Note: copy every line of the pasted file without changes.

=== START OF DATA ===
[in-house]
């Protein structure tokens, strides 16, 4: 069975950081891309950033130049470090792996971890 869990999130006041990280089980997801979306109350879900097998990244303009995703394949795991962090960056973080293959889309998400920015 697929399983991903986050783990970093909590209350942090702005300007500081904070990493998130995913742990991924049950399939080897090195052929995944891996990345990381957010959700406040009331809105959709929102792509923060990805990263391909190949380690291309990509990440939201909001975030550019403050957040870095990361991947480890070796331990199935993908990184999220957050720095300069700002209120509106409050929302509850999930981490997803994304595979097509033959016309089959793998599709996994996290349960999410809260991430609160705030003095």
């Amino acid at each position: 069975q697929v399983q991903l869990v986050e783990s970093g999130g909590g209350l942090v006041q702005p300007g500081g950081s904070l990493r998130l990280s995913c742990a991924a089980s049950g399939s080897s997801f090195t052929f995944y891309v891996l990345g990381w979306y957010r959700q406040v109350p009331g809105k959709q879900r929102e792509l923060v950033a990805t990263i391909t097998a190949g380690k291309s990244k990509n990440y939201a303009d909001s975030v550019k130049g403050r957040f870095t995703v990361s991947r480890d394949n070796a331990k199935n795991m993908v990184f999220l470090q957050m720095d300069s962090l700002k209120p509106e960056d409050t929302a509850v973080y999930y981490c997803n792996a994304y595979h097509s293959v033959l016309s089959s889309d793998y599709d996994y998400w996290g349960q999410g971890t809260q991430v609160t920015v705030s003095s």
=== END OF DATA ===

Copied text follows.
[in-house]
């Protein structure tokens, strides 16, 4: 069975950081891309950033130049470090792996971890 869990999130006041990280089980997801979306109350879900097998990244303009995703394949795991962090960056973080293959889309998400920015 697929399983991903986050783990970093909590209350942090702005300007500081904070990493998130995913742990991924049950399939080897090195052929995944891996990345990381957010959700406040009331809105959709929102792509923060990805990263391909190949380690291309990509990440939201909001975030550019403050957040870095990361991947480890070796331990199935993908990184999220957050720095300069700002209120509106409050929302509850999930981490997803994304595979097509033959016309089959793998599709996994996290349960999410809260991430609160705030003095």
């Amino acid at each position: 069975q697929v399983q991903l869990v986050e783990s970093g999130g909590g209350l942090v006041q702005p300007g500081g950081s904070l990493r998130l990280s995913c742990a991924a089980s049950g399939s080897s997801f090195t052929f995944y891309v891996l990345g990381w979306y957010r959700q406040v109350p009331g809105k959709q879900r929102e792509l923060v950033a990805t990263i391909t097998a190949g380690k291309s990244k990509n990440y939201a303009d909001s975030v550019k130049g403050r957040f870095t995703v990361s991947r480890d394949n070796a331990k199935n795991m993908v990184f999220l470090q957050m720095d300069s962090l700002k209120p509106e960056d409050t929302a509850v973080y999930y981490c997803n792996a994304y595979h097509s293959v033959l016309s089959s889309d793998y599709d996994y998400w996290g349960q999410g971890t809260q991430v609160t920015v705030s003095s």